A Comparison of Two Jobs
I’ve had this post cued up for over a year. It’s about the realization that my last two positions, for other businesses, helped me understand that I am not cut out to work for non-profits or small entrepreneurial businesses. I don’t mean ‘Oh, woe is me’ (tho there was a bit of that here and there), but how I was left with an overwhelming sense of futility by the time I left both position. I’m simply not cut out to, interestingly enough, chase down the poor marketing ideas of boards of directors or sales teams. While I chose to bail on situations that ultimately didn’t fit, I am still proud to have made a difference at each organization, and the organizations themselves. It wasn’t their missions that caused me to leave, but the execution of those missions.
In 2015 I worked as the general manager for a non-profit whose mission it was to change a (national) city’s position on tree conservatorship, and to discourage people from mutilating trees and shrubs by way of shitty pruning. They won! To this day the city not only has serious tree ‘legislation’ in place, but they designate ‘heritage’ trees in the community. This organization also teaches classes, awards certificates for mastering pruning, and hosts local horticultural celebs (yup, a thing!) at monthly gatherings (pre-pandemic). They also host regional symposiums on multiple topics, and raise money via community events. This is a happening, horticultural supporting non-profit.
The employer I left fall of 2020 brings therapeutic horticultural into assisted living, memory care, and skilled nursing communities, nation wide. I’ve witnessed the efficacy of this program for two family members in two different communities. Many of those in care today came from an agrarian lifestyle. This program helps them reminisce and get their hands back in the soil. Residents of these communities get to care for indoor gardens with non-toxic plants that include houseplants, seasonal plantings, perennial, veggies and herbs. Educators come twice a month with engaging hands-on curriculum. I started as an educator, and then ran a grant program in our state for just over a year.
Similarities… Helping others and horticulture were huge draws to both of these companies. Particularly because the later was the first activity my mom and I attended together at her community. And mom Loved it! With this company I got to buy plants for all of my grant communities. It was a dream! I am a skilled plant shopper and was always able to stay under budget while bringing each community a lush garden. The connections I made with each community were a delight, I loved the travel, and nailing the grant milestones was very rewarding for all of us.
Both organizations were teaming with kind and well meaning people who were driven by the work. It was inspiring.
There were similarities in both organizations that didn’t work:
- Communication. Correspondence was dysfunctional, or leadership did not respond in a timely manner. Young entrepreneurial organizations are prone to this because they are running on lean funds, and their leaders are stretched too thin. If you want me to run your organization or grant, pause and pay attention. Don’t read half of what I have to say, jump to an assumption at sentence 5, and then annoy me because you didn’t attend to the carefully thought out queries I sent you, whose answers would have helped me curate and support your business.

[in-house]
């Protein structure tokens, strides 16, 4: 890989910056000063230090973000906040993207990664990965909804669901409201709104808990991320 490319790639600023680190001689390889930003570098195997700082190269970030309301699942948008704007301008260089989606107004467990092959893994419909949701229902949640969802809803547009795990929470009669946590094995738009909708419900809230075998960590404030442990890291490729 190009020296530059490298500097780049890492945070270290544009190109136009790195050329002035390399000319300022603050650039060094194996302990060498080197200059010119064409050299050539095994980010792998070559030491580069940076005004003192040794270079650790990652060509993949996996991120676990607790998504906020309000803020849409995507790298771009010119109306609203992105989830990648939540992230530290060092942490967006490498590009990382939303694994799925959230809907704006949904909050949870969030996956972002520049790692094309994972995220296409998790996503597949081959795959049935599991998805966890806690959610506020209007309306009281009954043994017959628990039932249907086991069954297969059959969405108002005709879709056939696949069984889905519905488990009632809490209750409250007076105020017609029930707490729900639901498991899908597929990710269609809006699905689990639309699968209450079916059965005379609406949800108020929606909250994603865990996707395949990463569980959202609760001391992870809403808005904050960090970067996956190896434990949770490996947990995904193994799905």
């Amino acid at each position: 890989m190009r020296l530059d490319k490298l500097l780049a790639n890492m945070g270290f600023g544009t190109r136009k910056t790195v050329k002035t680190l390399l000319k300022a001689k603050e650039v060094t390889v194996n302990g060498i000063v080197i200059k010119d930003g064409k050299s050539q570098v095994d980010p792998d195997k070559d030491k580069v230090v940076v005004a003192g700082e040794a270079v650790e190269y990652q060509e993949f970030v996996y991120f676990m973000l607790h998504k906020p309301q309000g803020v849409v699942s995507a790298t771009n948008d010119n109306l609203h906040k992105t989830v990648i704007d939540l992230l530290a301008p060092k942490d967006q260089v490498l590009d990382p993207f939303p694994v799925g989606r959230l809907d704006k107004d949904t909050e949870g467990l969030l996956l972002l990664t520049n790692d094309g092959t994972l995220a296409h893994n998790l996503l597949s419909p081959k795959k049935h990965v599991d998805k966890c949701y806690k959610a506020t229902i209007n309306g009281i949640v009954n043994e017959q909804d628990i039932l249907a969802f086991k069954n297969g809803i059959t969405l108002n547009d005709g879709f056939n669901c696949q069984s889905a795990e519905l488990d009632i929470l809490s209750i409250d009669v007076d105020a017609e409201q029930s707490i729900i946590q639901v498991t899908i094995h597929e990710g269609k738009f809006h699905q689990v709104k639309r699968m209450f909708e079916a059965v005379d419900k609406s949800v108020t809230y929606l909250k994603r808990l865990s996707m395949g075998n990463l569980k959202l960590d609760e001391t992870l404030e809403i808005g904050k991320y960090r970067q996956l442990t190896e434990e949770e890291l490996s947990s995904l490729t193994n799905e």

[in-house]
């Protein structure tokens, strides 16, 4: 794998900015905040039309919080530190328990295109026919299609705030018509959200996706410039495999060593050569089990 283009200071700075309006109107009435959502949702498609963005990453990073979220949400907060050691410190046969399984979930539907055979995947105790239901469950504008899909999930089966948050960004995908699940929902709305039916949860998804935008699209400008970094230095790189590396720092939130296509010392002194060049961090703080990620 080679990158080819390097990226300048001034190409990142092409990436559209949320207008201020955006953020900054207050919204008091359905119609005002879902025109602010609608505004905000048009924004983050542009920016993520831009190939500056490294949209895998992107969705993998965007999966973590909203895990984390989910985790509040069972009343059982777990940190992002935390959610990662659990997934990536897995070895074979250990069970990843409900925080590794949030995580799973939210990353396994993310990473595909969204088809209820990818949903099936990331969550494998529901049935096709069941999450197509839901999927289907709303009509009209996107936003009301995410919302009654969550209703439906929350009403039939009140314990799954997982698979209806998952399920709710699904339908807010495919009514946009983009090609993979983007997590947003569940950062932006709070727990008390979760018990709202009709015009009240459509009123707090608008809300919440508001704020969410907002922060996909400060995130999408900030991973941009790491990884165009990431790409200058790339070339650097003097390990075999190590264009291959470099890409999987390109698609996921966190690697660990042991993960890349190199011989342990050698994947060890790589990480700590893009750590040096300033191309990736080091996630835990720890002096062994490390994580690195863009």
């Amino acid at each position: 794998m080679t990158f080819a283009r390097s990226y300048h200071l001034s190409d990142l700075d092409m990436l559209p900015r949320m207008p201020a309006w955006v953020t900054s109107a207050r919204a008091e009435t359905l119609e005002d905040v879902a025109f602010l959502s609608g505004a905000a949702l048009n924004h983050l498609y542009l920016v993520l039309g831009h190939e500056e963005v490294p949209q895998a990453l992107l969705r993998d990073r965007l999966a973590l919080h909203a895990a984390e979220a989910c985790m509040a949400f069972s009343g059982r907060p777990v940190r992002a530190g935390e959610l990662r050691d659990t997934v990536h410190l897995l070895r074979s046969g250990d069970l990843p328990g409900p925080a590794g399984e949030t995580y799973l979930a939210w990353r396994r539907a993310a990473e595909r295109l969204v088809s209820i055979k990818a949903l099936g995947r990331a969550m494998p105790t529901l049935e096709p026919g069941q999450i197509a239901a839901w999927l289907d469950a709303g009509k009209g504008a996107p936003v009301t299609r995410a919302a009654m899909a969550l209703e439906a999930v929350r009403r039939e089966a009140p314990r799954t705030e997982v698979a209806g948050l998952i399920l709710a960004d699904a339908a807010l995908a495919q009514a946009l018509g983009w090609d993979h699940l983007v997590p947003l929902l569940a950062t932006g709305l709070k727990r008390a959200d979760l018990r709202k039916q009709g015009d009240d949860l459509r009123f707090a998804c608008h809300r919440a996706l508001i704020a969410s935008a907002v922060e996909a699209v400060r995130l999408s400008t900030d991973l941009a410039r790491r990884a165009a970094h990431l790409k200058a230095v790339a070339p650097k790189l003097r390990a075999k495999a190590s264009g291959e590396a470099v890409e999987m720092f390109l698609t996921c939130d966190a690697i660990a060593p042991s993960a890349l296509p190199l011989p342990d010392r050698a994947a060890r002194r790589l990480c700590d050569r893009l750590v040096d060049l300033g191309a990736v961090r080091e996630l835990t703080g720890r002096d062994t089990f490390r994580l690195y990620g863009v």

- Marketing Rabbit Holes are a ginormous time waster. Both companies, for very different reasons, were very enthusiastic about ideas and programs, developed in-house, that were not well thought out for their target audiences. These campaigns cost money/time and left those in charge confused as to why success wasn’t immediate, and staff were not on-board.
- Employees/Contractors: There’s a reason for employee/contractor turnover. Since leaving the tree non-profit, they’ve have five more GMs, that I’m aware of. The one who came after me (with no cross training between us despite my giving TWO months notice) contacted me less than a year after my exit, in great distress, to make sure she wasn’t off base in her observations. I listened, and without offered too many of my own stories, assured her that her vision was 20-20. The (late) founder was kind of savant in that she was really good at a few things, and not really good at the rest of the things… She was too ADHD for any professional manager to tolerate for long. The horticultural educational contractors were very hard to find in certain markets, and so were hired much too quickly when a candidate applied. Further, some contractors were kept on who should have been let go. I have a solid HR background, and being encouraged to hire marginal candidates in remote areas in order to have live bodies on the ground made it seem like it was more important to check the required boxes on the grant, rather than to wait and thoughtfully match qualified educators to skilled nursing communities.
- Finding the right tools is not obvious for small niche organizations. The tree folks used Very expensive website software, which was also, even for its day, archaic. The garden folks switched from spreadsheets, to one database system, and then to another, all within 14-months. Then, the rules changed 2-3 times weekly on how to use the database. This was the straw that broke my proverbial back. Bottom line is stick to what you know, hire out or consult for the rest so you get it right the first time.
Interestingly, neither business did an exit interview. I’ve heard from others, who have since left both companies, and things haven’t changed too much for the employee. My hat goes off to both of these businesses, their missions, and those who strive to fulfill those missions. In this public/private space I can express these words without hurting anyone’s feelings.